Despite high water bills, DeKalb officials cite improvements

It may not be much consolation to residents facing high water bills, but DeKalb County officials say they've significantly reduced billing and metering mistakes.

Out of 190,000 water customers in DeKalb, the number of errors that occurred when the government miscalculated a bill declined from 1,140 in the first half of 2014 to 468 in the first half of this year, according to county figures provided to The Atlanta Journal-Constitution.

The number of errors caused by bad meter readings dropped from 858 in the first half of 2014 to 228 through June of this year.

Most of the time, residents’ bills go up because they’ve increased their water consumption, especially during summer months when lawns need watering.

Customer water usage was the reason that bills rose 71 percent of the time, according to a 2014 county audit of bills that more than tripled. Water leaks and irrigation systems accounted for another 16 percent, and the county was responsible for billing spikes 13 percent of the time.

One of the solutions for DeKalb's water billing problems is to complete the installation of more accurate digital water meters that wirelessly transmit usage information. So far, about 20,000 of these smart meters have been put in place, and it will take four or five years for the rest to be installed.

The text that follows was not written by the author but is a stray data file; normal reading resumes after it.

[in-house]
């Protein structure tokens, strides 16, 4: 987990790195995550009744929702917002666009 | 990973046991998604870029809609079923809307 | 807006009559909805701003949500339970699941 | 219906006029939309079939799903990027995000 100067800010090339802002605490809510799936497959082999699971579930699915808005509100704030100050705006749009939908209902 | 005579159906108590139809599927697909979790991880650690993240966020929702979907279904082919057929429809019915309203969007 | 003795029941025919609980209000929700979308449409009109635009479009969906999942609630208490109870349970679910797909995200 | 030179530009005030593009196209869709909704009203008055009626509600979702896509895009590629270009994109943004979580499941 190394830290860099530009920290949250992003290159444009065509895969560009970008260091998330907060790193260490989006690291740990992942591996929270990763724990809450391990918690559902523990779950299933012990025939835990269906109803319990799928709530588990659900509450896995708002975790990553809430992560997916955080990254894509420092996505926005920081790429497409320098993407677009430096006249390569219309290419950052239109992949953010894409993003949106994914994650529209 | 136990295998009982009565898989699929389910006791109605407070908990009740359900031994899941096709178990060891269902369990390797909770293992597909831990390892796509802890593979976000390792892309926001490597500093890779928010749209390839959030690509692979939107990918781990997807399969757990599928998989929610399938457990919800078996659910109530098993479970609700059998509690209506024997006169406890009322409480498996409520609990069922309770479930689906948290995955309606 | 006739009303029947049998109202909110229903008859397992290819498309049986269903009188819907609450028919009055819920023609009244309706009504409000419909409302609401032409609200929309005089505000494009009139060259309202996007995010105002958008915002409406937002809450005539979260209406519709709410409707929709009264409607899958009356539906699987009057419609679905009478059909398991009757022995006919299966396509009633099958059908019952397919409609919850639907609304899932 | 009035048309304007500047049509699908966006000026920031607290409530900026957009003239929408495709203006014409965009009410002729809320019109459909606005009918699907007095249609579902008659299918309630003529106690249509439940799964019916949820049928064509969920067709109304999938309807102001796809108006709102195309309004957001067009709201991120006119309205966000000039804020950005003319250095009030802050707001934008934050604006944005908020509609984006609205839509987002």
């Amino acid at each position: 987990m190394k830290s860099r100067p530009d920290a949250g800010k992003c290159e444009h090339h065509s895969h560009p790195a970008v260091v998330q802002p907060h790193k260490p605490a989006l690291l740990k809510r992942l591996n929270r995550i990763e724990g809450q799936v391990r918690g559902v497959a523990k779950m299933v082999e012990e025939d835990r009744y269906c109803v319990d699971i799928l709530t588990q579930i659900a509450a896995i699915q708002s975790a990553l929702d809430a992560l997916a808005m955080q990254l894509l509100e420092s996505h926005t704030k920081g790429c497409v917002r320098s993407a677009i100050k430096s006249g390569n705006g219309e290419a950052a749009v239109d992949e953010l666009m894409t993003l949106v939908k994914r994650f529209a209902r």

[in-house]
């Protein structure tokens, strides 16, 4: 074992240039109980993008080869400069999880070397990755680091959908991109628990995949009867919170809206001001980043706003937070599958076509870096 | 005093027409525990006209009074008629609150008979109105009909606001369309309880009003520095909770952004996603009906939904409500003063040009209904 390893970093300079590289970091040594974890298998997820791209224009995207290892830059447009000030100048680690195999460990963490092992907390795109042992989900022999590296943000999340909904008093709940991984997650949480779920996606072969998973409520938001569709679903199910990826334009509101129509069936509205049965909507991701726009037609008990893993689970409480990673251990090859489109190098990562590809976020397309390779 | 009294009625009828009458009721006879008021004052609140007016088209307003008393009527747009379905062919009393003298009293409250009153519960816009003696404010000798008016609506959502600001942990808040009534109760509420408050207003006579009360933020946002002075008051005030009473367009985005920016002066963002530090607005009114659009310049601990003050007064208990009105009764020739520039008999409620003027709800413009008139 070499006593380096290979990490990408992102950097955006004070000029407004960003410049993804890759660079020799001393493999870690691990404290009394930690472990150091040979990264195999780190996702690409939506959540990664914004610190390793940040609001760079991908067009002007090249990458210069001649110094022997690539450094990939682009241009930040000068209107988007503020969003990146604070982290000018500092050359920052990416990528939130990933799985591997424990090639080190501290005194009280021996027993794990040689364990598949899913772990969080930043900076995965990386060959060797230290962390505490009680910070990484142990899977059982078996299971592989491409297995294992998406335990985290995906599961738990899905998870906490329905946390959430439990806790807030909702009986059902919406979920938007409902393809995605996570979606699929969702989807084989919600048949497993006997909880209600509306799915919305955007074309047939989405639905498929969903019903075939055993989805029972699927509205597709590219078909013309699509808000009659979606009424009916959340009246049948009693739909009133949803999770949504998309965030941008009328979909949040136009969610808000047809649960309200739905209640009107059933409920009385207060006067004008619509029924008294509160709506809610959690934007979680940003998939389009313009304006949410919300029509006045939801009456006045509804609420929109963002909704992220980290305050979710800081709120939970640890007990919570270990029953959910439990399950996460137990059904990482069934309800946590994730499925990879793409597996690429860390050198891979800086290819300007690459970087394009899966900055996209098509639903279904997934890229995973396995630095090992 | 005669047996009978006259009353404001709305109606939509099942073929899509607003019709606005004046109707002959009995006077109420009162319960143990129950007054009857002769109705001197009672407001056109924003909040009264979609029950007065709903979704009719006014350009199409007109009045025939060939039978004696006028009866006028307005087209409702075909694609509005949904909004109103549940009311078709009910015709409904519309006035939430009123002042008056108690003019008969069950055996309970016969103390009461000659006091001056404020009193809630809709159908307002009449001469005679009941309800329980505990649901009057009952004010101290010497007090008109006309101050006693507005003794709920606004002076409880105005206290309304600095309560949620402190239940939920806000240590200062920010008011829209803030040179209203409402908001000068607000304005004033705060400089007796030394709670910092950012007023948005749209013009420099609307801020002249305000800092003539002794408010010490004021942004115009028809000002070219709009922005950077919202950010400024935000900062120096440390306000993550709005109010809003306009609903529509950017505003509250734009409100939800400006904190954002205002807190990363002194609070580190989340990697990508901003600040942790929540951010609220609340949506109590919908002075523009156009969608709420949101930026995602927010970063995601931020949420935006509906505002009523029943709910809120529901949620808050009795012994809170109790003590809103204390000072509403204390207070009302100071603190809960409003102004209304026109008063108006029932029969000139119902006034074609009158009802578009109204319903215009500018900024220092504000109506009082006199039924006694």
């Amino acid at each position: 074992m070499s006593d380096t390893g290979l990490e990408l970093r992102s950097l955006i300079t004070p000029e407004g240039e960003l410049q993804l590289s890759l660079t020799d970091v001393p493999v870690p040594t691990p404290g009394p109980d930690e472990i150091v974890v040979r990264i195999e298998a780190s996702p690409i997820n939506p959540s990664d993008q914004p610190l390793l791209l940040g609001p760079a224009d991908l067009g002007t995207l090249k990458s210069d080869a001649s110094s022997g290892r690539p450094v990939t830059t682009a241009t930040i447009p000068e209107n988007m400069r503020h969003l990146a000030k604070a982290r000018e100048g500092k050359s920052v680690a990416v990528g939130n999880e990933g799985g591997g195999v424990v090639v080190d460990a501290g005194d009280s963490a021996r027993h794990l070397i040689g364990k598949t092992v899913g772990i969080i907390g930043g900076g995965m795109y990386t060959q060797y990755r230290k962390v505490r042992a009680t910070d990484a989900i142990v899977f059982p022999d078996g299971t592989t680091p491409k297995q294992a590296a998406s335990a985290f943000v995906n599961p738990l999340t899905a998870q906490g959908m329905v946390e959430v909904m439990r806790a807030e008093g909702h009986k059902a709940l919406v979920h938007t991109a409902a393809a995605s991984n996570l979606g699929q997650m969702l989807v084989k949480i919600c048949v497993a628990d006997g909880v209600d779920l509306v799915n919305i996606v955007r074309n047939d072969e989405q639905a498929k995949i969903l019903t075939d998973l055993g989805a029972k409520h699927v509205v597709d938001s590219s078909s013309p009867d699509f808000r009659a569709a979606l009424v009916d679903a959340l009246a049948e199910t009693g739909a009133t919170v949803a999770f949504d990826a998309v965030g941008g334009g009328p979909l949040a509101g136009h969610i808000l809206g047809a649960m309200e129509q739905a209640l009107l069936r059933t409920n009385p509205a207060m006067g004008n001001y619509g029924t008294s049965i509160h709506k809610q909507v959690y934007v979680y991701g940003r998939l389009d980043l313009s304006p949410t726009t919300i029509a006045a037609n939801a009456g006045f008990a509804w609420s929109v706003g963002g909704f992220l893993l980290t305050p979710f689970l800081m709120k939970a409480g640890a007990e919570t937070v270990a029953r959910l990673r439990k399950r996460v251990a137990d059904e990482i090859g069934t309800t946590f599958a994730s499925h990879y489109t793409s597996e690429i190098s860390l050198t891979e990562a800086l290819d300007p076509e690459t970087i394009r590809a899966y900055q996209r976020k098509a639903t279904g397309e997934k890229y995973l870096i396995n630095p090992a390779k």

The smart meters are expected to reduce mistakes because they’ll record water usage hourly and remove the human element of reading older mechanical meters.

Once communities are switched over to the new meters, customers will start receiving bills monthly instead of bimonthly, which will enable residents and the government to find errors more quickly. In addition, the county’s water billing system is continually being updated to reduce miscalculations.

DeKalb government customer service representatives continue to receive about 32,000 calls per month. Requests to delay billing payments, make payments and set up new service are the most frequent reasons for calls. Average call wait times have decreased from more than 13 minutes two years ago to about two minutes so far this year.